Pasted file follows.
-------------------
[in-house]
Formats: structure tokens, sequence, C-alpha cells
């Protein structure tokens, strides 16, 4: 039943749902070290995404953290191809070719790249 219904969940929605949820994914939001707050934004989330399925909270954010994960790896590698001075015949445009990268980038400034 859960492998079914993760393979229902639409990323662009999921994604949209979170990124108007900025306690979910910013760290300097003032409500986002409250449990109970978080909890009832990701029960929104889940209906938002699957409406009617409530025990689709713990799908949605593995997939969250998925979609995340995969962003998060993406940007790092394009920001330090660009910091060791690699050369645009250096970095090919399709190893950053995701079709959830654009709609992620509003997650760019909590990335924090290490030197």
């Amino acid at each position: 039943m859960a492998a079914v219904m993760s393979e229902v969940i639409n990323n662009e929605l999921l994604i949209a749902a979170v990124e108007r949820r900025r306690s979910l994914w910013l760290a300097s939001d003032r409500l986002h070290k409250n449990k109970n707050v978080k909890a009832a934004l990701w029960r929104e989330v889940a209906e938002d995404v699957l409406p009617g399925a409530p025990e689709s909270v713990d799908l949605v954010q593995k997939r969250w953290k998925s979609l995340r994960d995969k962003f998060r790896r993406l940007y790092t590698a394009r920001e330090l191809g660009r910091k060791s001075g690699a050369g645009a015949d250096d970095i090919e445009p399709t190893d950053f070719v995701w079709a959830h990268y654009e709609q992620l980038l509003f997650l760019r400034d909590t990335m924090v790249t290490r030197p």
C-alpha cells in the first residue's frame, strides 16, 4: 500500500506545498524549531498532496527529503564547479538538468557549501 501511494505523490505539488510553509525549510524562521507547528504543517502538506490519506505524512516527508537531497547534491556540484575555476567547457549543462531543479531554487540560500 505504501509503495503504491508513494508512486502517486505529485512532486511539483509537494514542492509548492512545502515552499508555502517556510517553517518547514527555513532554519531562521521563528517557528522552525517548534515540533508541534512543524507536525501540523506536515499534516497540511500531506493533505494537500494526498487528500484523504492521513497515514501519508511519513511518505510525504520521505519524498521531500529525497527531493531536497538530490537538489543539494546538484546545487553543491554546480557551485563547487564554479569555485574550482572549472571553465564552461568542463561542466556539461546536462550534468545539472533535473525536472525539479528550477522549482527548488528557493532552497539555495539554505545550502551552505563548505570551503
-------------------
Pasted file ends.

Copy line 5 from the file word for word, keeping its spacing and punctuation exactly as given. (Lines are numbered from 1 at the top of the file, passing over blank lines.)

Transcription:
C-alpha cells in the first residue's frame, strides 16, 4: 500500500506545498524549531498532496527529503564547479538538468557549501 501511494505523490505539488510553509525549510524562521507547528504543517502538506490519506505524512516527508537531497547534491556540484575555476567547457549543462531543479531554487540560500 505504501509503495503504491508513494508512486502517486505529485512532486511539483509537494514542492509548492512545502515552499508555502517556510517553517518547514527555513532554519531562521521563528517557528522552525517548534515540533508541534512543524507536525501540523506536515499534516497540511500531506493533505494537500494526498487528500484523504492521513497515514501519508511519513511518505510525504520521505519524498521531500529525497527531493531536497538530490537538489543539494546538484546545487553543491554546480557551485563547487564554479569555485574550482572549472571553465564552461568542463561542466556539461546536462550534468545539472533535473525536472525539479528550477522549482527548488528557493532552497539555495539554505545550502551552505563548505570551503